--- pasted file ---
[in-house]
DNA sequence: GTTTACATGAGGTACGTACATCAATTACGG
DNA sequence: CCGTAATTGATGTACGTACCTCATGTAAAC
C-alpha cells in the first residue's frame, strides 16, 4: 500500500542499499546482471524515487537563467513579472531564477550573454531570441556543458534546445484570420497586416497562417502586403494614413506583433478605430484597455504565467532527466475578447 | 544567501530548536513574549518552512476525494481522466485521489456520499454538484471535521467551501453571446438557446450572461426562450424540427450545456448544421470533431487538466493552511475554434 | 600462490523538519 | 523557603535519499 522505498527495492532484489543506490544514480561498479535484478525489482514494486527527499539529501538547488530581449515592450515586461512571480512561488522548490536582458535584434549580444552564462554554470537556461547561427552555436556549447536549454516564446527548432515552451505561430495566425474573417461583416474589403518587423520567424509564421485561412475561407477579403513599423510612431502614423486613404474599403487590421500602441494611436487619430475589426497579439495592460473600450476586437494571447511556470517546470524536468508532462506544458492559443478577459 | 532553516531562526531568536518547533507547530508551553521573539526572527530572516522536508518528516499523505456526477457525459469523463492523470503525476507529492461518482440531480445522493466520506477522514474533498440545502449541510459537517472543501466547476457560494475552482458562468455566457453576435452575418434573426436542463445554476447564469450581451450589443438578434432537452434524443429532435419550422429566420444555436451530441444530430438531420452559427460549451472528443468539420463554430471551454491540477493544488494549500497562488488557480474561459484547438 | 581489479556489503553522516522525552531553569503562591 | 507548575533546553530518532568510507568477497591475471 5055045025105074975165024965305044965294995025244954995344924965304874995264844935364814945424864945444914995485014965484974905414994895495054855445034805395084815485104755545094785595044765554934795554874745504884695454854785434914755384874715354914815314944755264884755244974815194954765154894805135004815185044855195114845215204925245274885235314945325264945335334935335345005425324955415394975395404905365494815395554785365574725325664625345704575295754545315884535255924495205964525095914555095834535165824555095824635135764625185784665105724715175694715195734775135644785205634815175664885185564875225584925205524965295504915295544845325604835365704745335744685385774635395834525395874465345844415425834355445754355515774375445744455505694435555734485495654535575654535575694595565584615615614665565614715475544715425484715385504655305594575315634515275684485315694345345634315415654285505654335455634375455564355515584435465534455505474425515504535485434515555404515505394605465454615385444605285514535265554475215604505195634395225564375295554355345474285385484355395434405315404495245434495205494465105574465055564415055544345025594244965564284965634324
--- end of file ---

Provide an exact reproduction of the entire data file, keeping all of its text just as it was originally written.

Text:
[in-house]
DNA sequence: GTTTACATGAGGTACGTACATCAATTACGG
DNA sequence: CCGTAATTGATGTACGTACCTCATGTAAAC
C-alpha cells in the first residue's frame, strides 16, 4: 500500500542499499546482471524515487537563467513579472531564477550573454531570441556543458534546445484570420497586416497562417502586403494614413506583433478605430484597455504565467532527466475578447 | 544567501530548536513574549518552512476525494481522466485521489456520499454538484471535521467551501453571446438557446450572461426562450424540427450545456448544421470533431487538466493552511475554434 | 600462490523538519 | 523557603535519499 522505498527495492532484489543506490544514480561498479535484478525489482514494486527527499539529501538547488530581449515592450515586461512571480512561488522548490536582458535584434549580444552564462554554470537556461547561427552555436556549447536549454516564446527548432515552451505561430495566425474573417461583416474589403518587423520567424509564421485561412475561407477579403513599423510612431502614423486613404474599403487590421500602441494611436487619430475589426497579439495592460473600450476586437494571447511556470517546470524536468508532462506544458492559443478577459 | 532553516531562526531568536518547533507547530508551553521573539526572527530572516522536508518528516499523505456526477457525459469523463492523470503525476507529492461518482440531480445522493466520506477522514474533498440545502449541510459537517472543501466547476457560494475552482458562468455566457453576435452575418434573426436542463445554476447564469450581451450589443438578434432537452434524443429532435419550422429566420444555436451530441444530430438531420452559427460549451472528443468539420463554430471551454491540477493544488494549500497562488488557480474561459484547438 | 581489479556489503553522516522525552531553569503562591 | 507548575533546553530518532568510507568477497591475471 5055045025105074975165024965305044965294995025244954995344924965304874995264844935364814945424864945444914995485014965484974905414994895495054855445034805395084815485104755545094785595044765554934795554874745504884695454854785434914755384874715354914815314944755264884755244974815194954765154894805135004815185044855195114845215204925245274885235314945325264945335334935335345005425324955415394975395404905365494815395554785365574725325664625345704575295754545315884535255924495205964525095914555095834535165824555095824635135764625185784665105724715175694715195734775135644785205634815175664885185564875225584925205524965295504915295544845325604835365704745335744685385774635395834525395874465345844415425834355445754355515774375445744455505694435555734485495654535575654535575694595565584615615614665565614715475544715425484715385504655305594575315634515275684485315694345345634315415654285505654335455634375455564355515584435465534455505474425515504535485434515555404515505394605465454615385444605285514535265554475215604505195634395225564375295554355345474285385484355395434405315404495245434495205494465105574465055564415055544345025594244965564284965634324